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MORE I’m So Tired, Please See Me Through Eyes Of Compassion — Why Chronic Fatigue Syndrome Has Little To Do With&nbs

Posted Apr 11 2009 1:01am

fairy sleepy
picture by © fairy774

I am so tired, please see me through eyes of compassion. You may not be able to see it, but I am suffering; Chronic Fatigue Syndrome is a silent disease, that is gradually stealing my life from me.

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Dr. Bell’s Definition of “Fatigue”

Bell defines CFIDS symptoms as falling into four major clusters: so-called fatigue; neurological problems (balance, cognition, paresthesias, etc.); pain (”which can be anywhere-a lot of patients have skin pain, for example, and their doctor already thinks they’re a fruitcake, so it’s one of those symptoms the patient won’t even mention to the doctor”); and multiple sensitivities.

In a disease whose formal name is (still) chronic fatigue syndrome, it’s thought-provoking that Bell disdains the word “fatigue” as a “very inappropriate term for what patients experience. It’s not really fatigue at all, which is defined as a normal recovery state from exertion, and that is precisely what does NOT happen in this illness. It’s the limiting of activity that defines this illness. Anybody who works a 20-hour day will be fatigued, but they’ll recover from it-it’s not the same thing. A typical CFS patient might function on a minimal level (housework, minor errands) for a total of 3 or 4 hours a day. They may say they’re fatigued, but what’s really restricting their activity may be pain, like headache, tremulousness, or weakness-a sense that they are on the verge of collapse. That is not “fatigue” as we commonly think of it.”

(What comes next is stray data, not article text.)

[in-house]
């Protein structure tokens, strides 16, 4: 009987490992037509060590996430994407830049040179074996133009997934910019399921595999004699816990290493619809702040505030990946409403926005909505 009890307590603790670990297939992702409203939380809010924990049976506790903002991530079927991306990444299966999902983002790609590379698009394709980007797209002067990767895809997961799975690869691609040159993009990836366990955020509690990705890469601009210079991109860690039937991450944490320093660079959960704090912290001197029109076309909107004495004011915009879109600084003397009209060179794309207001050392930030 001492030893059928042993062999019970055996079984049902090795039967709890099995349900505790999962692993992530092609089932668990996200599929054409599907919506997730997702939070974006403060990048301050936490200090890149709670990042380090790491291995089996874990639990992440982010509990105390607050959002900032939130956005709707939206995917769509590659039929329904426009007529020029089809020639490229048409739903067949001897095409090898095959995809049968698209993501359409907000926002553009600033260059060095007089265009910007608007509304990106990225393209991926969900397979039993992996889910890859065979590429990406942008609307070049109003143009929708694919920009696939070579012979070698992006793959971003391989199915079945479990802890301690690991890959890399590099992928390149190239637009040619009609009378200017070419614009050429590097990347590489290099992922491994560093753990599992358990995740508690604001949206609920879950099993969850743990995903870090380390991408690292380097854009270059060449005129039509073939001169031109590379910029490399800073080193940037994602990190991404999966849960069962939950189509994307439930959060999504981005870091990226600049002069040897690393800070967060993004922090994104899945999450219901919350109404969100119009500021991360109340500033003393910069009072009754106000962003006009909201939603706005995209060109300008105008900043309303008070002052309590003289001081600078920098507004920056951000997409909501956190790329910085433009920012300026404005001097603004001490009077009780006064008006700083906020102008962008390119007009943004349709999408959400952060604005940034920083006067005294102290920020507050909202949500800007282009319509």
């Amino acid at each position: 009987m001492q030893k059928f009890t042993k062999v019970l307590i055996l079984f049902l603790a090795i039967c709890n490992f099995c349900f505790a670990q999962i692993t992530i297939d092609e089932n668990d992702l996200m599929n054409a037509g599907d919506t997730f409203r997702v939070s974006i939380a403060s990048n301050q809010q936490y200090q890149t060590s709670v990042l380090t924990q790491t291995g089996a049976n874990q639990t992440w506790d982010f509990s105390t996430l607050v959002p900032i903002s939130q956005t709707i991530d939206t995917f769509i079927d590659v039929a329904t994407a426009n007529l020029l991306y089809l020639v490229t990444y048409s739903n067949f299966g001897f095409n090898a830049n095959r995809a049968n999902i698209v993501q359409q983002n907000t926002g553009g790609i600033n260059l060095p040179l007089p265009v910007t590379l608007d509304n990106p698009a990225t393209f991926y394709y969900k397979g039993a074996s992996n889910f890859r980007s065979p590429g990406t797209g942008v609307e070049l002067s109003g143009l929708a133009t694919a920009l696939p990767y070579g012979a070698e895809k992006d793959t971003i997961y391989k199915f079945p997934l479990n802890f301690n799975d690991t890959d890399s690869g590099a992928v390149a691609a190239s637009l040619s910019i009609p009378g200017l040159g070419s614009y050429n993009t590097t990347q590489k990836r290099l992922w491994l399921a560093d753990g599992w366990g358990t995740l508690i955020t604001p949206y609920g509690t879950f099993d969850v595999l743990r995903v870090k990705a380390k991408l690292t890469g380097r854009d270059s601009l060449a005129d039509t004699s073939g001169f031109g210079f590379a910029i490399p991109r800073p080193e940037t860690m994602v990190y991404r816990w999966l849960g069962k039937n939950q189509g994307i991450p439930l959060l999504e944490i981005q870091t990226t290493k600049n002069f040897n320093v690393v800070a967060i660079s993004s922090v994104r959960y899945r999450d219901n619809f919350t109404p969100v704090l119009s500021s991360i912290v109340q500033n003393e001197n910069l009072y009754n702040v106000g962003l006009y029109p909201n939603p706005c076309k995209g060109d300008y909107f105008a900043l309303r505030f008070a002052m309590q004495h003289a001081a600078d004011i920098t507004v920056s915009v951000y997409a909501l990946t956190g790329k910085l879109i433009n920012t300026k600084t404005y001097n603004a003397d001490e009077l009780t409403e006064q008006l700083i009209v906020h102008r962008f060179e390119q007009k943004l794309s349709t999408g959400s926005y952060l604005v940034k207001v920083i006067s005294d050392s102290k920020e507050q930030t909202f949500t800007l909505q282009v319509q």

Read the rest of this entry »

fairy sleepy
picture by © fairy774

I am so tired, please see me through eyes of compassion. You may not be able to see it, but I am suffering; Chronic Fatigue Syndrome is a silent disease, that is gradually stealing my life from me.

—————————————————————————————-

Dr. Bell’s Definition of “Fatigue”

Bell defines CFIDS symptoms as falling into four major clusters: so-called fatigue; neurological problems (balance, cognition, paresthesias, etc.); pain (”which can be anywhere-a lot of patients have skin pain, for example, and their doctor already thinks they’re a fruitcake, so it’s one of those symptoms the patient won’t even mention to the doctor”); and multiple sensitivities.

In a disease whose formal name is (still) chronic fatigue syndrome, it’s thought-provoking that Bell disdains the word “fatigue” as a “very inappropriate term for what patients experience. It’s not really fatigue at all, which is defined as a normal recovery state from exertion, and that is precisely what does NOT happen in this illness. It’s the limiting of activity that defines this illness. Anybody who works a 20-hour day will be fatigued, but they’ll recover from it-it’s not the same thing. A typical CFS patient might function on a minimal level (housework, minor errands) for a total of 3 or 4 hours a day. They may say they’re fatigued, but what’s really restricting their activity may be pain, like headache, tremulousness, or weakness-a sense that they are on the verge of collapse. That is not “fatigue” as we commonly think of it.”

Read the rest of this entry »

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